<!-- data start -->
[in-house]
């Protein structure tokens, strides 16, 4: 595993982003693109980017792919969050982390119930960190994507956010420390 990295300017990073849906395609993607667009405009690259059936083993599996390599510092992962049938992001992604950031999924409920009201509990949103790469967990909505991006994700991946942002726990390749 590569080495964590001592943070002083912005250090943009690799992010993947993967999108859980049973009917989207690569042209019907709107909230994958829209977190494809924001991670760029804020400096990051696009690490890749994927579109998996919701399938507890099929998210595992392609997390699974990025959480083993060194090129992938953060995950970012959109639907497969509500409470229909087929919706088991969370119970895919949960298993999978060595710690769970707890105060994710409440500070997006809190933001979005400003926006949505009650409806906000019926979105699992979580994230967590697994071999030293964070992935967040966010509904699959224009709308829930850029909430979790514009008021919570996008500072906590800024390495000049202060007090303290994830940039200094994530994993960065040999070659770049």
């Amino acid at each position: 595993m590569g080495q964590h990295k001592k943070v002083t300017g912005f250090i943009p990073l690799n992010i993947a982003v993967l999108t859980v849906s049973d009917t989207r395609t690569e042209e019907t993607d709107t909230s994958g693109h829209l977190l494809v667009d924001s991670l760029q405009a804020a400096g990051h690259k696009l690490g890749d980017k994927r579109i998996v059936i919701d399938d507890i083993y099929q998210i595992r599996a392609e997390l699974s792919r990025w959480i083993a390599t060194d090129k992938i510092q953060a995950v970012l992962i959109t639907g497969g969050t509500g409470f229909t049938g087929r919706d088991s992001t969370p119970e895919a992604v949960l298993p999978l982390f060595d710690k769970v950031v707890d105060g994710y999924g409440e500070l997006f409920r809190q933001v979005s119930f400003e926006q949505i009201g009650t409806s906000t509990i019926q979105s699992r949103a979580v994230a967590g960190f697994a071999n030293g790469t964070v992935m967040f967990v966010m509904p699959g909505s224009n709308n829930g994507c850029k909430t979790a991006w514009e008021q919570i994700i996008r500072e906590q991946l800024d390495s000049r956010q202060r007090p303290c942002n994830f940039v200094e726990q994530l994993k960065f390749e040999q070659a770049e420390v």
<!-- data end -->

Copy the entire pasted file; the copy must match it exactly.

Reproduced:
[in-house]
């Protein structure tokens, strides 16, 4: 595993982003693109980017792919969050982390119930960190994507956010420390 990295300017990073849906395609993607667009405009690259059936083993599996390599510092992962049938992001992604950031999924409920009201509990949103790469967990909505991006994700991946942002726990390749 590569080495964590001592943070002083912005250090943009690799992010993947993967999108859980049973009917989207690569042209019907709107909230994958829209977190494809924001991670760029804020400096990051696009690490890749994927579109998996919701399938507890099929998210595992392609997390699974990025959480083993060194090129992938953060995950970012959109639907497969509500409470229909087929919706088991969370119970895919949960298993999978060595710690769970707890105060994710409440500070997006809190933001979005400003926006949505009650409806906000019926979105699992979580994230967590697994071999030293964070992935967040966010509904699959224009709308829930850029909430979790514009008021919570996008500072906590800024390495000049202060007090303290994830940039200094994530994993960065040999070659770049």
């Amino acid at each position: 595993m590569g080495q964590h990295k001592k943070v002083t300017g912005f250090i943009p990073l690799n992010i993947a982003v993967l999108t859980v849906s049973d009917t989207r395609t690569e042209e019907t993607d709107t909230s994958g693109h829209l977190l494809v667009d924001s991670l760029q405009a804020a400096g990051h690259k696009l690490g890749d980017k994927r579109i998996v059936i919701d399938d507890i083993y099929q998210i595992r599996a392609e997390l699974s792919r990025w959480i083993a390599t060194d090129k992938i510092q953060a995950v970012l992962i959109t639907g497969g969050t509500g409470f229909t049938g087929r919706d088991s992001t969370p119970e895919a992604v949960l298993p999978l982390f060595d710690k769970v950031v707890d105060g994710y999924g409440e500070l997006f409920r809190q933001v979005s119930f400003e926006q949505i009201g009650t409806s906000t509990i019926q979105s699992r949103a979580v994230a967590g960190f697994a071999n030293g790469t964070v992935m967040f967990v966010m509904p699959g909505s224009n709308n829930g994507c850029k909430t979790a991006w514009e008021q919570i994700i996008r500072e906590q991946l800024d390495s000049r956010q202060r007090p303290c942002n994830f940039v200094e726990q994530l994993k960065f390749e040999q070659a770049e420390v």